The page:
The best communicators are first and foremost keen listeners and keen observers. Speakers engage their audiences by listening to and observing audience members, then tailoring their communications to appeal and engage those members. These principles apply to the work environment as well. New employees’ first order of business will be to observe, learn, and test their communication skills, all while paying attention to the responses they receive. This is how individuals build rapport and respect.

A common mistake new graduates entering the business world make is to “over share” their knowledge. This can be off-putting to colleagues. Ultimately, the workplace is more about people than it is about information. Success comes from improving relationship-building and people skills.

The First Day of a New Job

The first day on a new job can be nerve-wracking. Common expectations are that the initial weeks and months will be a learning experience. Much like in the interview process, new employees should seek to make good impressions, listen more than they talk, be respectful, and focus on learning.

Tips for making good first impressions include:

*Dressing in alignment with others in the office.

*Being punctual, always.

*Being observant, polite, and helpful.

*Showing confidence.

*Being friendly while respecting boundaries.

*Thinking things over before asking questions, then asking good questions.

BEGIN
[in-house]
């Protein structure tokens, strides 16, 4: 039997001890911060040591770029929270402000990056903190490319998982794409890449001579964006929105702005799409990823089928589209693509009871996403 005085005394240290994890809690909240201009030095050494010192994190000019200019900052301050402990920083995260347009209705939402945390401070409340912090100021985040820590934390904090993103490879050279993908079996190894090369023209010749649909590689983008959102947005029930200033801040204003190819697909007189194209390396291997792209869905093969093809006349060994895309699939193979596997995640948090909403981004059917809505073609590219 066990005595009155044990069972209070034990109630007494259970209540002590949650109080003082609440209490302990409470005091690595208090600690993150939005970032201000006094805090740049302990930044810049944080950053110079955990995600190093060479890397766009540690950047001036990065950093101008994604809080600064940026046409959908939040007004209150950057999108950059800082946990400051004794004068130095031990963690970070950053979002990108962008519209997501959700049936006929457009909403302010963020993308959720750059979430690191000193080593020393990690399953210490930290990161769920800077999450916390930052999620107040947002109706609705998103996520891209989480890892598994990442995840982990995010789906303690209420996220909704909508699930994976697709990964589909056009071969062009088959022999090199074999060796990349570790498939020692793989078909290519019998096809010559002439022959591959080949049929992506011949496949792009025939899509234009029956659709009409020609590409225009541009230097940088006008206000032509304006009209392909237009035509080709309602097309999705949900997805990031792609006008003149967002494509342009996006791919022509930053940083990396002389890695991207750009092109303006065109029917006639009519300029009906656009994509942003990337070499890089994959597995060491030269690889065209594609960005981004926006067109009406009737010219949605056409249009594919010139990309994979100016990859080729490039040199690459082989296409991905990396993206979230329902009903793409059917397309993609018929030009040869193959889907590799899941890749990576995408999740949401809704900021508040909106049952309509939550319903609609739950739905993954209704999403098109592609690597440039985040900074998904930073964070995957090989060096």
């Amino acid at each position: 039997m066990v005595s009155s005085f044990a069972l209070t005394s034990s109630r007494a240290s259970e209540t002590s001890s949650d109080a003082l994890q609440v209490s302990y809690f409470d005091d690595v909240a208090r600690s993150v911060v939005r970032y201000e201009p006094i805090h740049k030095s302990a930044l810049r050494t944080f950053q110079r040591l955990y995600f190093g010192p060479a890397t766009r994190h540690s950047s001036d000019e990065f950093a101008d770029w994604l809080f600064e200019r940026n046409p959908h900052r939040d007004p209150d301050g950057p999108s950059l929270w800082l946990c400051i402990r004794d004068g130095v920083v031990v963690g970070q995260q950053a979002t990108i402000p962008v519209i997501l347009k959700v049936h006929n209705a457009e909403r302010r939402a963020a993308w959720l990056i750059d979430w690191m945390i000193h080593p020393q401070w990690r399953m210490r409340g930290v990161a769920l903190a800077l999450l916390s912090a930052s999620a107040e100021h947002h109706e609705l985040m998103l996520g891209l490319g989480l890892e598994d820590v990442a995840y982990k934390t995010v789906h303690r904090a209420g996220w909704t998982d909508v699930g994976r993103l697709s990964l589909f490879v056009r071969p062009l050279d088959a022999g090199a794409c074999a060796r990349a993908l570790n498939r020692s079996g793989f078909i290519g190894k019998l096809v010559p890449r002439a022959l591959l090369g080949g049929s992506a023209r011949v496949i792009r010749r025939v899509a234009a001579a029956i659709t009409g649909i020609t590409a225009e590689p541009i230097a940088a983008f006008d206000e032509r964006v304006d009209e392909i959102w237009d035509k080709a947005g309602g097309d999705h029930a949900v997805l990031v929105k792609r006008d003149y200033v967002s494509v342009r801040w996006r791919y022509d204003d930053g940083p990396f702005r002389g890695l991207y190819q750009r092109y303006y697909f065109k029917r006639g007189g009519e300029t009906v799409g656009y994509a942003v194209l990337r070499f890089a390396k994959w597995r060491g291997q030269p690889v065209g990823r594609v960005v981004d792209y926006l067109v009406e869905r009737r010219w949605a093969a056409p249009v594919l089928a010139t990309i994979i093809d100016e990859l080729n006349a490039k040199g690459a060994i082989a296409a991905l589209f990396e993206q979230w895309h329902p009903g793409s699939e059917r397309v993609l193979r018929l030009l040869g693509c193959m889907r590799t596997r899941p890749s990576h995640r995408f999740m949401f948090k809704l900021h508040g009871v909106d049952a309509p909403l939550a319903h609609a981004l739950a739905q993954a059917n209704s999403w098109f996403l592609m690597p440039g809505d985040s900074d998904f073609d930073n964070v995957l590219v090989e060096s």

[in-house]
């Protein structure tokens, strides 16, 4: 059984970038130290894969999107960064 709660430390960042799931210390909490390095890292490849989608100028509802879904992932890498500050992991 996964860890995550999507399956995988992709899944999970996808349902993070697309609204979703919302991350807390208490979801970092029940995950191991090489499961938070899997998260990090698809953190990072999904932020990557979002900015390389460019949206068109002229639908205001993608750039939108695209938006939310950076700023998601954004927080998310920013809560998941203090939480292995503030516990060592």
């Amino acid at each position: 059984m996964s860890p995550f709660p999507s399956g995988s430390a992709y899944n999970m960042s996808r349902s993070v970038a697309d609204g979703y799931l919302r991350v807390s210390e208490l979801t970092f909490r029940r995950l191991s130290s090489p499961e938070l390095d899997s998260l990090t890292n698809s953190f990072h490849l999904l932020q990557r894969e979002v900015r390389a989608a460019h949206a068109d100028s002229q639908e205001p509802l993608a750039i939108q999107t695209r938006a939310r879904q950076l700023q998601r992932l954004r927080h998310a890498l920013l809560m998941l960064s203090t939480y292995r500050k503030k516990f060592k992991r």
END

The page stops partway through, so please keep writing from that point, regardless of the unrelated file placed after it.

*Absorbing as much learning as possible.

*Syncing online profiles (like LinkedIn) to reflect the new position.

Establishing a Rapport with Your Colleagues

Though individuals can choose their friends, they cannot choose their colleagues. Successful people find ways to develop rapport with everyone in the office, whether they like them or not. Good communication is critical. A respectful, open-minded, and nonjudgmental approach helps ensure good relationships.

Ways to develop good rapport with colleagues include:

*Initiating get-together events like lunches and celebrations.

*Showing respect for others by being punctual, honoring deadlines, offering help, and embracing diversity.

*Keeping a light attitude.

*Seeking out commonalities with others.

*Being conscious of body language.

*Focusing on others, not on oneself.

*Recognizing others’ achievements.

*Building honest relationships.

*Staying out of office politics.

Remembering and Using People’s Names

Remembering someone’s name makes a great impression, but many people have a hard time doing so. This is a weakness that must be corrected, and it can be overcome with practice. Individuals can try these methods to improve their ability to remember names when introduced: